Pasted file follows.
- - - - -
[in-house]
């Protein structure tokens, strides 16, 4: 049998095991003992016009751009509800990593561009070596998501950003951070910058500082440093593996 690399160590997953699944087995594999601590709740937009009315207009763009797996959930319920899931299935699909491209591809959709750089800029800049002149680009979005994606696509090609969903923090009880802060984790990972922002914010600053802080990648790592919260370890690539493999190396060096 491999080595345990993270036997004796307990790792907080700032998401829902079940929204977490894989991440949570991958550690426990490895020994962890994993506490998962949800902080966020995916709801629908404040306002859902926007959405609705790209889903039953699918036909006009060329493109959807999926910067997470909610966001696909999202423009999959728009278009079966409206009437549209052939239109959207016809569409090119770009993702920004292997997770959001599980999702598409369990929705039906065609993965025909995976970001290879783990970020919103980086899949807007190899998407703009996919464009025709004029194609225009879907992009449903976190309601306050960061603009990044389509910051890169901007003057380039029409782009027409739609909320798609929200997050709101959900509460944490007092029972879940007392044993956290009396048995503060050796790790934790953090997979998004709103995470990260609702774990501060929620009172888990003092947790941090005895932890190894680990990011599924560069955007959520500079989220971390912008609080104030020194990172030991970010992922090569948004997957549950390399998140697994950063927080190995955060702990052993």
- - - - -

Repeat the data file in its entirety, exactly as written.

[in-house]
């Protein structure tokens, strides 16, 4: 049998095991003992016009751009509800990593561009070596998501950003951070910058500082440093593996 690399160590997953699944087995594999601590709740937009009315207009763009797996959930319920899931299935699909491209591809959709750089800029800049002149680009979005994606696509090609969903923090009880802060984790990972922002914010600053802080990648790592919260370890690539493999190396060096 491999080595345990993270036997004796307990790792907080700032998401829902079940929204977490894989991440949570991958550690426990490895020994962890994993506490998962949800902080966020995916709801629908404040306002859902926007959405609705790209889903039953699918036909006009060329493109959807999926910067997470909610966001696909999202423009999959728009278009079966409206009437549209052939239109959207016809569409090119770009993702920004292997997770959001599980999702598409369990929705039906065609993965025909995976970001290879783990970020919103980086899949807007190899998407703009996919464009025709004029194609225009879907992009449903976190309601306050960061603009990044389509910051890169901007003057380039029409782009027409739609909320798609929200997050709101959900509460944490007092029972879940007392044993956290009396048995503060050796790790934790953090997979998004709103995470990260609702774990501060929620009172888990003092947790941090005895932890190894680990990011599924560069955007959520500079989220971390912008609080104030020194990172030991970010992922090569948004997957549950390399998140697994950063927080190995955060702990052993």